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Oral Medication Dosing of Peafowl

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Craig Hopkins

Many peafowl medications are most effective when given orally down the throat.  An oral dose of medication assures that the peafowl are getting the proper dose and that no bird has missed getting the medication.  When peafowl are showing signs of illness, there is no better way to get them on the road to recovery than to give them the medication directly down their throat.  While oral dosing has many advantages, it must be done properly to assure that the bird gets the full benefit of the medication and is not injured during the process.  The purpose of this article is to describe and illustrate the proper method of giving an oral dose of medication to peafowl.  The steps described in this article are best done with two people.

The first step in this process is to catch the peafowl and to properly restrain them so that they donít injure themselves or you.  I use a large fishing net with a long retractable handle to catch the bird.  The net material is not the normal coarsely woven nylon mesh.  I use a tightly woven nylon mesh made especially for catching birds.  Entire nets or just the mesh material can be purchased from most poultry or pheasant supply companies.  Once the bird is caught, pin the bird to the ground with the net and grasp both legs firmly with a gloved hand.  It is best to grasp both legs at the knee joint and to hold both legs in one hand.  Remove the bird from the net and cradle it against your body so that it canít flap its wings.

The second step is to open the birdís mouth.  Your assistant should grasp the birdís top beak firmly in one hand and pry open the lower beak with the other hand.  Once the mouth is open, the fingers on the upper beak can be placed between the 2 beaks to keep the mouth open.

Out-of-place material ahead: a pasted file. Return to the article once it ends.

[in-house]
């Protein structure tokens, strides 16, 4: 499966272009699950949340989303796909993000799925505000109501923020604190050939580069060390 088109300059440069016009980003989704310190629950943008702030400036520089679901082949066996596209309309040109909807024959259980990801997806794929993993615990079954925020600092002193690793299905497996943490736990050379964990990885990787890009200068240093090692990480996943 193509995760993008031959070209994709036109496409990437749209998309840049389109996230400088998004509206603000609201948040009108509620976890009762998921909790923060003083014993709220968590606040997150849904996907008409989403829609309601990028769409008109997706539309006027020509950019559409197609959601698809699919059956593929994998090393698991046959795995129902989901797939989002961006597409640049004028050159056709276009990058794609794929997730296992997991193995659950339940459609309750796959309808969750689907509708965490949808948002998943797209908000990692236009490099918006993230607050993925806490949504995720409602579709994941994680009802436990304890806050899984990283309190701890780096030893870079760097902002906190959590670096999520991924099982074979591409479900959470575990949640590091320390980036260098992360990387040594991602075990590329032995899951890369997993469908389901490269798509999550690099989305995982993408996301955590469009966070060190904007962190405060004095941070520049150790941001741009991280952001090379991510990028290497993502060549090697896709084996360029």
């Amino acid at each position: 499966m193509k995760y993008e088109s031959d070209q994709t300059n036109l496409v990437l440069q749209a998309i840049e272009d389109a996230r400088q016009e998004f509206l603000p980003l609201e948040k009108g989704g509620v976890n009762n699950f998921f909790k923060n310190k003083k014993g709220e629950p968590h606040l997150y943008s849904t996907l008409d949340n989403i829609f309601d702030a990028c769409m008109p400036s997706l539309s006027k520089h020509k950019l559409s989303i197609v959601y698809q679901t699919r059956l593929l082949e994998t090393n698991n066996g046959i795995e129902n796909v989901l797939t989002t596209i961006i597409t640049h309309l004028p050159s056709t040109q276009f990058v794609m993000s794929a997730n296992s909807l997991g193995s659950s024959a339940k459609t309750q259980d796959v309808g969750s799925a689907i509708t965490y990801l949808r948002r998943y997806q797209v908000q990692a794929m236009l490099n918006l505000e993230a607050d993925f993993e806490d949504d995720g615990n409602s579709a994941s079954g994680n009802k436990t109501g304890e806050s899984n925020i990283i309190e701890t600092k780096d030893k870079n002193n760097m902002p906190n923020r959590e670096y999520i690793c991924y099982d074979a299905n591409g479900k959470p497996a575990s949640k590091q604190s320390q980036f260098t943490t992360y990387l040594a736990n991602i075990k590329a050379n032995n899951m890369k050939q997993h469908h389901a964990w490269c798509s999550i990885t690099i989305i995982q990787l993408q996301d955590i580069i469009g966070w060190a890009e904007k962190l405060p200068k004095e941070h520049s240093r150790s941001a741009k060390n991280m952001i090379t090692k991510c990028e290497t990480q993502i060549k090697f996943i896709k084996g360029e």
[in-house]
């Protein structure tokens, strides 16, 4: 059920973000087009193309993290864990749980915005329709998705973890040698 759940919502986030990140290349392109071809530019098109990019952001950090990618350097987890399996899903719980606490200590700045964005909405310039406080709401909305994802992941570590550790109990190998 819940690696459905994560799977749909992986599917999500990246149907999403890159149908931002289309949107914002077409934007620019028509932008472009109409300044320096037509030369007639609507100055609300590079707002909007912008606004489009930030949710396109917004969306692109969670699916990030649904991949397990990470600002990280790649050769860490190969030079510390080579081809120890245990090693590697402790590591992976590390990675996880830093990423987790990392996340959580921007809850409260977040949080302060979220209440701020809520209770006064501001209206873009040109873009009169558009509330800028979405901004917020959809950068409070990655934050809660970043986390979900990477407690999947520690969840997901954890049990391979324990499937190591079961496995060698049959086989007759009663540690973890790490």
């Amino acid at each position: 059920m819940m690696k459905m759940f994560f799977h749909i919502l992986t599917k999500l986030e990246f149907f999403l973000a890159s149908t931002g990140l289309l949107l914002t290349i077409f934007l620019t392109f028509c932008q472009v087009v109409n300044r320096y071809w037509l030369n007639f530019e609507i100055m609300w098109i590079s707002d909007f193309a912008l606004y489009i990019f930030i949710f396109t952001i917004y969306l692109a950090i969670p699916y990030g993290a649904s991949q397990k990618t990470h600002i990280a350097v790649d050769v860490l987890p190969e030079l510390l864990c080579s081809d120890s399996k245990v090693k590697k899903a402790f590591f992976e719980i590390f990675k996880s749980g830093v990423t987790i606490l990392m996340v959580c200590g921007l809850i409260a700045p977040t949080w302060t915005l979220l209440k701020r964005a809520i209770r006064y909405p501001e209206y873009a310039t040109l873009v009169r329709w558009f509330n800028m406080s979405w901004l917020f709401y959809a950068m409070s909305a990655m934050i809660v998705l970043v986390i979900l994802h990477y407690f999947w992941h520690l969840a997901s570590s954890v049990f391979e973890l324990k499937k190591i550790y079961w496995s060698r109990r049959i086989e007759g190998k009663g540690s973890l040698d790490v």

Now that the mouth is open, the birdís wind pipe (trachea) needs to be located.  This is the tube located at the base of the tongue that opens and closes as the bird breathes.  Medication should not be allowed to enter the trachea as it will cause the bird to cough and even drown if too much liquid gets in to the lungs.

    To prevent any medication from entering the trachea, a long narrow syringe without the needle should be used to insure that the medication is dosed down the throat past the trachea opening.  I use 3cc syringes to dose most medications.  An insulin syringe works well for small doses and on young peafowl.  Once the proper syringe has been selected and the proper dose of medication has been drawn in to the syringe, you are ready to medicate your bird.  Open the mouth wide and insert the syringe in to the mouth past the opening of the trachea and inject the medicine.  For larger doses, inject the medicine slowly so that none splashes back and ends up on you or down the trachea.  Once the syringe is empty, remove it from the birdís mouth and allow the bird to close its mouth.  The bird can now be released.

 I hope that you have found this article informative and helpful.  Oral dosing of medications is a very effective method and when done properly, completely safe for the birds and for you and your assistant.  Thank you and best of luck with your peafowl.

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